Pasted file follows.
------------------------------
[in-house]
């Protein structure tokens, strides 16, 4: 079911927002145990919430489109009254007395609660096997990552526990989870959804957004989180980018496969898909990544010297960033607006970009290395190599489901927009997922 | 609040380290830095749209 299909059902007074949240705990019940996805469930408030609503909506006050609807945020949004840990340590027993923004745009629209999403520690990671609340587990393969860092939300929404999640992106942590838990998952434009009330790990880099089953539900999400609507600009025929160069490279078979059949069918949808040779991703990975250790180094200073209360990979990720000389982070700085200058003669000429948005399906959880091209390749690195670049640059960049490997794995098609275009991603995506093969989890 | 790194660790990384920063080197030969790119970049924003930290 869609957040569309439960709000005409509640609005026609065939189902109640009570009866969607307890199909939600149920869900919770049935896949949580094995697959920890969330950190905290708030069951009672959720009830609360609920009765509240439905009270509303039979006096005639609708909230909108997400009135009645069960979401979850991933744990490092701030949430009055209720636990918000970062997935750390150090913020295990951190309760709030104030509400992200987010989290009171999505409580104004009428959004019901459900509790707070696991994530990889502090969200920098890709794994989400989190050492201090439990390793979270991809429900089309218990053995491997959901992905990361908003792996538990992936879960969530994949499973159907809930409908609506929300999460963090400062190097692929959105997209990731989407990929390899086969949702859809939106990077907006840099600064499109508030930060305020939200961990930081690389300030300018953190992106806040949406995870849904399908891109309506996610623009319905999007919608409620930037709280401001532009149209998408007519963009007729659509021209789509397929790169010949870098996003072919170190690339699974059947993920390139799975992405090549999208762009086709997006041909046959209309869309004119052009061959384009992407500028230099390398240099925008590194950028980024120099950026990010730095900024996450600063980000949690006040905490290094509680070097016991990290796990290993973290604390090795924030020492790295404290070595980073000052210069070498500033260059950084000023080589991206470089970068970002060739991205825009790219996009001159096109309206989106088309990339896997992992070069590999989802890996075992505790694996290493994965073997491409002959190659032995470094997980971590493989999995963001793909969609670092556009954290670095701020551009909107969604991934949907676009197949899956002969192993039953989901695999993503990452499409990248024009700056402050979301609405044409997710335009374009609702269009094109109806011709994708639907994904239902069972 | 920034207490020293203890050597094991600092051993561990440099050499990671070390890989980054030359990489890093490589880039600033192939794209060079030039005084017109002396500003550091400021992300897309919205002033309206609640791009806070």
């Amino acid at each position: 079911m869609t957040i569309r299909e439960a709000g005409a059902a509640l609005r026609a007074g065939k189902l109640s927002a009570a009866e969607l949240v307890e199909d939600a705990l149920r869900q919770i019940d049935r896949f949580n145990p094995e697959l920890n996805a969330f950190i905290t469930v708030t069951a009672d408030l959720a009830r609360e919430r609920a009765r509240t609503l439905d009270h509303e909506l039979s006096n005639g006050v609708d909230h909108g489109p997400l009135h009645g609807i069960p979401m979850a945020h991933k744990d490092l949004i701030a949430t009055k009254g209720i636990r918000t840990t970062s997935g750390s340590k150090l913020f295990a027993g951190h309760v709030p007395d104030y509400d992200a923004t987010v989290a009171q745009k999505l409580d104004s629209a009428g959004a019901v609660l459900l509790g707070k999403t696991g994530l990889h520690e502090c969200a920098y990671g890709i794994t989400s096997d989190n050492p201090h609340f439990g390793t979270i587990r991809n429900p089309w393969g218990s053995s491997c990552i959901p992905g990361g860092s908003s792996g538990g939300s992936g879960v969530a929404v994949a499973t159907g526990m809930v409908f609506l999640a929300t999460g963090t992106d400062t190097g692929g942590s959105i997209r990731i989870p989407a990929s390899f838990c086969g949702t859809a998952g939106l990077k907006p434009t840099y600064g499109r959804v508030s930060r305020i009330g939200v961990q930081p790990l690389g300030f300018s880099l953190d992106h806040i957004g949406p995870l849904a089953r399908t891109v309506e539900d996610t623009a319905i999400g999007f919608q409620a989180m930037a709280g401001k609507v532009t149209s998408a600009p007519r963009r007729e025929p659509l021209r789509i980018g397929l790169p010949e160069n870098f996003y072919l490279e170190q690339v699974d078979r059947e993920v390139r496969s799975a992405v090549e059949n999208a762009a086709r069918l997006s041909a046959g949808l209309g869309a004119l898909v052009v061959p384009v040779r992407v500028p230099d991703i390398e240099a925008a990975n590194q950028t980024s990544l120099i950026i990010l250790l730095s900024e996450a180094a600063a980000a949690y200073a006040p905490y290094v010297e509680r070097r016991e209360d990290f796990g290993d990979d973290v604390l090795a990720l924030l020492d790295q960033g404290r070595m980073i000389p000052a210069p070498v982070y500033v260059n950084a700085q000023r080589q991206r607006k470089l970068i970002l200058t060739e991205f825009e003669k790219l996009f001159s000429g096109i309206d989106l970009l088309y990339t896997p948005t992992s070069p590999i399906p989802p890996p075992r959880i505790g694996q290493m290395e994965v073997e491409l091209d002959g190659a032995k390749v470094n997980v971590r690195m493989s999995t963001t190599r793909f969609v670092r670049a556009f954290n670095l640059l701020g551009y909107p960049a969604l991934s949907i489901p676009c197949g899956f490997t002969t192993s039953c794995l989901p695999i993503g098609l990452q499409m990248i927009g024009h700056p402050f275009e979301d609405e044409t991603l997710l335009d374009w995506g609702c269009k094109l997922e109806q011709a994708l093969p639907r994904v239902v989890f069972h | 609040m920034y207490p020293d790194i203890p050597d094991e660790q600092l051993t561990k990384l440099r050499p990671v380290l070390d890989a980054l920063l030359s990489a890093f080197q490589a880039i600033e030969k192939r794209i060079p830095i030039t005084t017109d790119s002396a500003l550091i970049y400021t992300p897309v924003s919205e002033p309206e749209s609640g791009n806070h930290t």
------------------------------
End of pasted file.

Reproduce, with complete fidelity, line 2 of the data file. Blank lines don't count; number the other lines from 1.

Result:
């Protein structure tokens, strides 16, 4: 079911927002145990919430489109009254007395609660096997990552526990989870959804957004989180980018496969898909990544010297960033607006970009290395190599489901927009997922 | 609040380290830095749209 299909059902007074949240705990019940996805469930408030609503909506006050609807945020949004840990340590027993923004745009629209999403520690990671609340587990393969860092939300929404999640992106942590838990998952434009009330790990880099089953539900999400609507600009025929160069490279078979059949069918949808040779991703990975250790180094200073209360990979990720000389982070700085200058003669000429948005399906959880091209390749690195670049640059960049490997794995098609275009991603995506093969989890 | 790194660790990384920063080197030969790119970049924003930290 869609957040569309439960709000005409509640609005026609065939189902109640009570009866969607307890199909939600149920869900919770049935896949949580094995697959920890969330950190905290708030069951009672959720009830609360609920009765509240439905009270509303039979006096005639609708909230909108997400009135009645069960979401979850991933744990490092701030949430009055209720636990918000970062997935750390150090913020295990951190309760709030104030509400992200987010989290009171999505409580104004009428959004019901459900509790707070696991994530990889502090969200920098890709794994989400989190050492201090439990390793979270991809429900089309218990053995491997959901992905990361908003792996538990992936879960969530994949499973159907809930409908609506929300999460963090400062190097692929959105997209990731989407990929390899086969949702859809939106990077907006840099600064499109508030930060305020939200961990930081690389300030300018953190992106806040949406995870849904399908891109309506996610623009319905999007919608409620930037709280401001532009149209998408007519963009007729659509021209789509397929790169010949870098996003072919170190690339699974059947993920390139799975992405090549999208762009086709997006041909046959209309869309004119052009061959384009992407500028230099390398240099925008590194950028980024120099950026990010730095900024996450600063980000949690006040905490290094509680070097016991990290796990290993973290604390090795924030020492790295404290070595980073000052210069070498500033260059950084000023080589991206470089970068970002060739991205825009790219996009001159096109309206989106088309990339896997992992070069590999989802890996075992505790694996290493994965073997491409002959190659032995470094997980971590493989999995963001793909969609670092556009954290670095701020551009909107969604991934949907676009197949899956002969192993039953989901695999993503990452499409990248024009700056402050979301609405044409997710335009374009609702269009094109109806011709994708639907994904239902069972 | 920034207490020293203890050597094991600092051993561990440099050499990671070390890989980054030359990489890093490589880039600033192939794209060079030039005084017109002396500003550091400021992300897309919205002033309206609640791009806070």